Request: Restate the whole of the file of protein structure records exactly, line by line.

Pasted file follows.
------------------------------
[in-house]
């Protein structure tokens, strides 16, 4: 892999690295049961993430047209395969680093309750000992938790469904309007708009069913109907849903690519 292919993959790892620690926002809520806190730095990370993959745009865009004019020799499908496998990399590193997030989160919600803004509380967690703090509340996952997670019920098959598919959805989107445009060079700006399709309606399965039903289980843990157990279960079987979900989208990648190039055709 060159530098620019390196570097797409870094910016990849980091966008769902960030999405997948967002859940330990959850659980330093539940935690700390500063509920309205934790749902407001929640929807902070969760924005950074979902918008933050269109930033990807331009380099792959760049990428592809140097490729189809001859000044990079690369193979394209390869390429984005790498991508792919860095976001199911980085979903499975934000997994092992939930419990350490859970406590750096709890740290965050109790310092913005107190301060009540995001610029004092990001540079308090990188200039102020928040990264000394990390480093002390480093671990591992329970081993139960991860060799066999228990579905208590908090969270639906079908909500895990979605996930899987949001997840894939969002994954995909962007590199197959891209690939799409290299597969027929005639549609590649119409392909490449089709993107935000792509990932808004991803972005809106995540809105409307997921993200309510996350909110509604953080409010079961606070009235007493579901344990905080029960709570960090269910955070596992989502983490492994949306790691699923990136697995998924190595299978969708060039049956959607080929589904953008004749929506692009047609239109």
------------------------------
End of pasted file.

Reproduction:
[in-house]
């Protein structure tokens, strides 16, 4: 892999690295049961993430047209395969680093309750000992938790469904309007708009069913109907849903690519 292919993959790892620690926002809520806190730095990370993959745009865009004019020799499908496998990399590193997030989160919600803004509380967690703090509340996952997670019920098959598919959805989107445009060079700006399709309606399965039903289980843990157990279960079987979900989208990648190039055709 060159530098620019390196570097797409870094910016990849980091966008769902960030999405997948967002859940330990959850659980330093539940935690700390500063509920309205934790749902407001929640929807902070969760924005950074979902918008933050269109930033990807331009380099792959760049990428592809140097490729189809001859000044990079690369193979394209390869390429984005790498991508792919860095976001199911980085979903499975934000997994092992939930419990350490859970406590750096709890740290965050109790310092913005107190301060009540995001610029004092990001540079308090990188200039102020928040990264000394990390480093002390480093671990591992329970081993139960991860060799066999228990579905208590908090969270639906079908909500895990979605996930899987949001997840894939969002994954995909962007590199197959891209690939799409290299597969027929005639549609590649119409392909490449089709993107935000792509990932808004991803972005809106995540809105409307997921993200309510996350909110509604953080409010079961606070009235007493579901344990905080029960709570960090269910955070596992989502983490492994949306790691699923990136697995998924190595299978969708060039049956959607080929589904953008004749929506692009047609239109």